Last year, the Kentucky Derby sneaked in a new Road to the Kentucky Derby – one that went through Japan. The result was, well, nothing; the horse that collected the most points in the Japanese races, Epicharis, was removed from consideration by his connections, and the only other two prospects who could have been invited by Churchill Downs did not participate.
So this year the Derby has upped the ante, spreading the race for the Derby across the Atlantic. It’s added a European Road to the Derby, with the points leader having a chance to come across the pond and participate in the United States’ most prestigious race.
The new “European Road to the Kentucky Derby” is a stand-alone series of seven races that is separate from the U.S.’s 36-race Road to the Kentucky Derby. Only one position will be awarded to the horse that gets the most points in the European Road and accepts an invitation to compete.
So now we have two allotted slots for international horses. Granted, it’s intriguing; which area of the world has the best thoroughbreds? It’s like the World Cup of horse racing. Hot debates have sprung up over who was the greatest horse ever: The U.S.’ s Man O’ War and Secretariat vs. Europe’s Frankel and Sea Bird II vs. Australia’s Phar Lap (where’s the Australian Road to the Kentucky Derby?).
Only four non-American horses have won the Derby: England’s Omar Khayyam in 1917 and Tomy Lee in 1959, Venezuela’s Canonero II in 1971 (again, where’s the South American Road to the Kentucky Derby?), and Canadian-bred Sunny’s Halo in 1983. Likewise, American horses have had limited success in the Epsom Derby in England.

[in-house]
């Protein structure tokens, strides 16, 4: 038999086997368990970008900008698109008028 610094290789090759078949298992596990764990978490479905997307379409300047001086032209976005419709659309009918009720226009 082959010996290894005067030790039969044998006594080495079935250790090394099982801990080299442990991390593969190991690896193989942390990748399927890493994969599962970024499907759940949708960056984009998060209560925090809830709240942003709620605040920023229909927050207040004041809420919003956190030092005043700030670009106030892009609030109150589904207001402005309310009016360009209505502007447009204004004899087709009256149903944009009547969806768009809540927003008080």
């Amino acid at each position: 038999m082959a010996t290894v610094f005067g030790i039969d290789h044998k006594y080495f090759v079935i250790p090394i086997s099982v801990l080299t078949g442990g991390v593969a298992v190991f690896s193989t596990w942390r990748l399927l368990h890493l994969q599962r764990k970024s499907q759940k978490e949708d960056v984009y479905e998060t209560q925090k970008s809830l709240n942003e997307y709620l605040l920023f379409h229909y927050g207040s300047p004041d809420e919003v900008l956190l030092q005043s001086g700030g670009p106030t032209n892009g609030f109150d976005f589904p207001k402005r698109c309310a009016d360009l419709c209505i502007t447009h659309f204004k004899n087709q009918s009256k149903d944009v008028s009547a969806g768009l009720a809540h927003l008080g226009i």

It seems like a gimmick at first glance; last year’s European entry, Thunder Snow, failed to finish. But who knows? This may breathe a bit of life into horse racing by introducing some nationalism into the mix, and it may bring in a superior horse to replace some of the longshots that crowd the field of 20.
“By working with great partners at the racecourses along with the British Horseracing Authority, France Galop and Horse Racing Ireland governing bodies, we’re optimistic this new series can add to the worldwide popularity of the Kentucky Derby,” said Bill Mudd, President and Chief Operating Officer for Churchill Downs Incorporated.
Only time will tell whether Japanese and European horse owners take the bet and bring their horses over to compete with the Americans. It may turn out to be a bust.